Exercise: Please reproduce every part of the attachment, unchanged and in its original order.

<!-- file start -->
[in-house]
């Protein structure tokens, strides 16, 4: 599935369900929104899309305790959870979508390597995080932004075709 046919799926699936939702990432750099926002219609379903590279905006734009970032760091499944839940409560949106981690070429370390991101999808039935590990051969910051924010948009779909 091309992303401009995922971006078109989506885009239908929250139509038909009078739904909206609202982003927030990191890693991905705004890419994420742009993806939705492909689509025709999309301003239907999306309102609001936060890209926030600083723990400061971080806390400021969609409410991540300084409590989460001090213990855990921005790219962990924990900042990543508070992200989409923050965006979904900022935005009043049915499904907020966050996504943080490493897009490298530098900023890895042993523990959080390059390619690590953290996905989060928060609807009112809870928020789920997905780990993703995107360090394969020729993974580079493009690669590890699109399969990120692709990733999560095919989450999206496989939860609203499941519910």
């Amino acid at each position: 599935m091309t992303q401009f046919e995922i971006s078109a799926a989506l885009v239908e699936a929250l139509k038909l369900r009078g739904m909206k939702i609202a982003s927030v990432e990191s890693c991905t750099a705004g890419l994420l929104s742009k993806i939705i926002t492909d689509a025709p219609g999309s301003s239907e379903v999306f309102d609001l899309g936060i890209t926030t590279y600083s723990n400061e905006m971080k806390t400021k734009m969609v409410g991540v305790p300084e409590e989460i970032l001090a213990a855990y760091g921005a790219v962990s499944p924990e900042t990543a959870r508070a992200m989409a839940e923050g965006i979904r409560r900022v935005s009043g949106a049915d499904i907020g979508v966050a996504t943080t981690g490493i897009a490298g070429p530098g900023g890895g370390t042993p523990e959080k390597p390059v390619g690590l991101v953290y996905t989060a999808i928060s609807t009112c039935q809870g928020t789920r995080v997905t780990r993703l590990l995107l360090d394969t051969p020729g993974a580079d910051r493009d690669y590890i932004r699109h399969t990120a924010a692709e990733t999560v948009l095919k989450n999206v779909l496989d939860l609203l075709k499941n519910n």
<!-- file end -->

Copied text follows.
[in-house]
């Protein structure tokens, strides 16, 4: 599935369900929104899309305790959870979508390597995080932004075709 046919799926699936939702990432750099926002219609379903590279905006734009970032760091499944839940409560949106981690070429370390991101999808039935590990051969910051924010948009779909 091309992303401009995922971006078109989506885009239908929250139509038909009078739904909206609202982003927030990191890693991905705004890419994420742009993806939705492909689509025709999309301003239907999306309102609001936060890209926030600083723990400061971080806390400021969609409410991540300084409590989460001090213990855990921005790219962990924990900042990543508070992200989409923050965006979904900022935005009043049915499904907020966050996504943080490493897009490298530098900023890895042993523990959080390059390619690590953290996905989060928060609807009112809870928020789920997905780990993703995107360090394969020729993974580079493009690669590890699109399969990120692709990733999560095919989450999206496989939860609203499941519910």
């Amino acid at each position: 599935m091309t992303q401009f046919e995922i971006s078109a799926a989506l885009v239908e699936a929250l139509k038909l369900r009078g739904m909206k939702i609202a982003s927030v990432e990191s890693c991905t750099a705004g890419l994420l929104s742009k993806i939705i926002t492909d689509a025709p219609g999309s301003s239907e379903v999306f309102d609001l899309g936060i890209t926030t590279y600083s723990n400061e905006m971080k806390t400021k734009m969609v409410g991540v305790p300084e409590e989460i970032l001090a213990a855990y760091g921005a790219v962990s499944p924990e900042t990543a959870r508070a992200m989409a839940e923050g965006i979904r409560r900022v935005s009043g949106a049915d499904i907020g979508v966050a996504t943080t981690g490493i897009a490298g070429p530098g900023g890895g370390t042993p523990e959080k390597p390059v390619g690590l991101v953290y996905t989060a999808i928060s609807t009112c039935q809870g928020t789920r995080v997905t780990r993703l590990l995107l360090d394969t051969p020729g993974a580079d910051r493009d690669y590890i932004r699109h399969t990120a924010a692709e990733t999560v948009l095919k989450n999206v779909l496989d939860l609203l075709k499941n519910n």